It seems clear that the de facto leader of the western world is now New York Mayor Rudolph Giuliani. Throughout the horrors of the past two weeks he has consistently been the only leader, in the U.S. or Canada, to have practically, responsibly, efficiently and with good humour stood before us to report on the aftermaths of September 11.
He comes off as so much better a human being than any other western leader that the rest of them look like dolts by comparison.
Giuliani, of course, has the benefit of being a municipal leader and thus being directly responsible for actual stuff. He doesn’t need to talk about “smokin’ them out of their caves” because he’s too busy calmly talking about death certificates and parking meters and whether the subways are running are not.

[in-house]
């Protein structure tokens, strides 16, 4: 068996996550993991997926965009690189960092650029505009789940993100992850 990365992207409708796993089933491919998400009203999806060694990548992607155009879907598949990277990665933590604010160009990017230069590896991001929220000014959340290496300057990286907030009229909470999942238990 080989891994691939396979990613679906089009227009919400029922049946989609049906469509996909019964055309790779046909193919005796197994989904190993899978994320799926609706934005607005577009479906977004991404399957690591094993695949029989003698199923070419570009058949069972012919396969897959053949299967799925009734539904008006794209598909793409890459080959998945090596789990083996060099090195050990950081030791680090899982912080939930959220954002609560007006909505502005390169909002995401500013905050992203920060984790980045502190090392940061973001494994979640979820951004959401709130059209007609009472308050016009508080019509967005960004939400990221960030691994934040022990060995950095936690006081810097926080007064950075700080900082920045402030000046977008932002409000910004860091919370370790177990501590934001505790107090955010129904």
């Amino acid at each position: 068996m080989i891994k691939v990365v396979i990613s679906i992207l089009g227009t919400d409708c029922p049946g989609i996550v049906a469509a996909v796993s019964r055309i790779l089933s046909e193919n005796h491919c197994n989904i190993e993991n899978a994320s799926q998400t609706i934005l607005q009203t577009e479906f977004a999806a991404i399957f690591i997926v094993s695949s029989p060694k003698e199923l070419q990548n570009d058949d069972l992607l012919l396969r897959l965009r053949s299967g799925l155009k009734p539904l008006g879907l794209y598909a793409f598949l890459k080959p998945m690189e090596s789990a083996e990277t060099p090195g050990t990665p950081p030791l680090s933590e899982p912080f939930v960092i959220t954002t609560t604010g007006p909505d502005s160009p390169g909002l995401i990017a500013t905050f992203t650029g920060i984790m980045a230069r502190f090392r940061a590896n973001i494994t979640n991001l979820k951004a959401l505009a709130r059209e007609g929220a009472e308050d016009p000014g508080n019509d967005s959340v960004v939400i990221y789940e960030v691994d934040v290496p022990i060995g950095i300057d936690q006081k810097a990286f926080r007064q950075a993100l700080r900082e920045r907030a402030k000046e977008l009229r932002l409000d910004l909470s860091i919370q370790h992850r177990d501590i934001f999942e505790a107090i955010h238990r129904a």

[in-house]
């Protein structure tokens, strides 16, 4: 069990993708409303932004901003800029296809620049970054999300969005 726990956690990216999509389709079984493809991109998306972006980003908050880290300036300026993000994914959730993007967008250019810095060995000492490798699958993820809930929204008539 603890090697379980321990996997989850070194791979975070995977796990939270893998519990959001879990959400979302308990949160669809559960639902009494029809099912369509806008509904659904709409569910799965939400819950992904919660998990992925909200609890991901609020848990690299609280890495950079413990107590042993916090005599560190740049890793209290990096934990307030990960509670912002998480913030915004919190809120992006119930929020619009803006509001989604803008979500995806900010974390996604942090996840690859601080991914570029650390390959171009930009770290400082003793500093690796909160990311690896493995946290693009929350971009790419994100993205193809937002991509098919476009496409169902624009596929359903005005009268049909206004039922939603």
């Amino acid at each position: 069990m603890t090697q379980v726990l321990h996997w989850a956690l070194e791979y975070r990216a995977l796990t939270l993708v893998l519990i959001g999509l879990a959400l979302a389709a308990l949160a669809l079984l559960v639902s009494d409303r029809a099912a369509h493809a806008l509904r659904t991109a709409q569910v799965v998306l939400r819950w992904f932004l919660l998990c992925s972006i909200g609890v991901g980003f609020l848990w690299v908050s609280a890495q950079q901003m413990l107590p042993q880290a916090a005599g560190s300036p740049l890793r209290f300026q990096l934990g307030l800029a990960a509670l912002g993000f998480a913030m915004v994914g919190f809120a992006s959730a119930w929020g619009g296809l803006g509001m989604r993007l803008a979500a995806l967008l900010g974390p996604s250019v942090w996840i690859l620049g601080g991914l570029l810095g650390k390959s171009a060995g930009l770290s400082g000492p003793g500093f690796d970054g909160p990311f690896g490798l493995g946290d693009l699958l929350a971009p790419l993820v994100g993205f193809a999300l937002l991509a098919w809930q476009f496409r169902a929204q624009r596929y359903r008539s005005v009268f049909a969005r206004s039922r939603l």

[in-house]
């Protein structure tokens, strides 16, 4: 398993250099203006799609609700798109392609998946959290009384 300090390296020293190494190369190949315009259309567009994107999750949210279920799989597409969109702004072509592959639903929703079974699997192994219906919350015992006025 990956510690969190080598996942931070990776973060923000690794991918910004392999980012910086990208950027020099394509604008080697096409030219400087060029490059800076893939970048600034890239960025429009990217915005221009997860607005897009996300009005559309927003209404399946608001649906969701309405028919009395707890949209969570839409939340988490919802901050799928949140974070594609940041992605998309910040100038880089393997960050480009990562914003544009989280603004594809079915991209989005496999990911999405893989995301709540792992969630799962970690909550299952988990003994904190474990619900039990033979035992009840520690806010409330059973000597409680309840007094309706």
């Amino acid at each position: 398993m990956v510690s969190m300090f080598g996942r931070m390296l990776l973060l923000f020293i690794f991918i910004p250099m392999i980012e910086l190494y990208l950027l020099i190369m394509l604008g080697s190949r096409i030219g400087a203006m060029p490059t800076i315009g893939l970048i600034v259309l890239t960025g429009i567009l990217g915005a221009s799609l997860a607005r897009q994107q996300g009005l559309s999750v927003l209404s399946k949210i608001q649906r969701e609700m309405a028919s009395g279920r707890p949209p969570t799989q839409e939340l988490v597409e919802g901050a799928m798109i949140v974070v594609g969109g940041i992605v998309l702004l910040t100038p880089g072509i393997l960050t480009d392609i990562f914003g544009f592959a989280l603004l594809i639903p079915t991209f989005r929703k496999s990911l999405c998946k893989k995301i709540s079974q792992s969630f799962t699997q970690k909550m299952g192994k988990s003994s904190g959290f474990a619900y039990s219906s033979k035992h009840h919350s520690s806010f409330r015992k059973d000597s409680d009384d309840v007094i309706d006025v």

But he is at his most eloquent when talking about the psychological realities of the situation.
At his news conference this morning, for example, he talked about how important it is that children aren’t afraid. To quote from the New York Times:
Children should not be afraid, he said. “They should go out and enjoy themselves and play and play ball and study and do the things they normally do. And adults can help children to not be afraid by not being afraid themselves, “The best way of to get your children to stop being afraid is to stop being afraid yourself.”This kind of talk is so much more comforting and plain-spoken than all the mindless, content-free rhetoric of other leaders. To say nothing of the endless episodes of Oprah on “the healing process.”
Giuliani, who is being rallied to seek a third term as Mayor, understands that part of recovery is the restoration of confidence, and that the restoration of confidence requires, in part, strong leadership. While we in Canada may have effective managers and defenders of our sovereignty, we are sorely lacking strong leaders, people who can inspire us to greatness, calm us in times of hardship and generally, well, lead.
If Rudolph Giuliani wants to run for Canadian Prime Minister I’m ready to work on the campaign.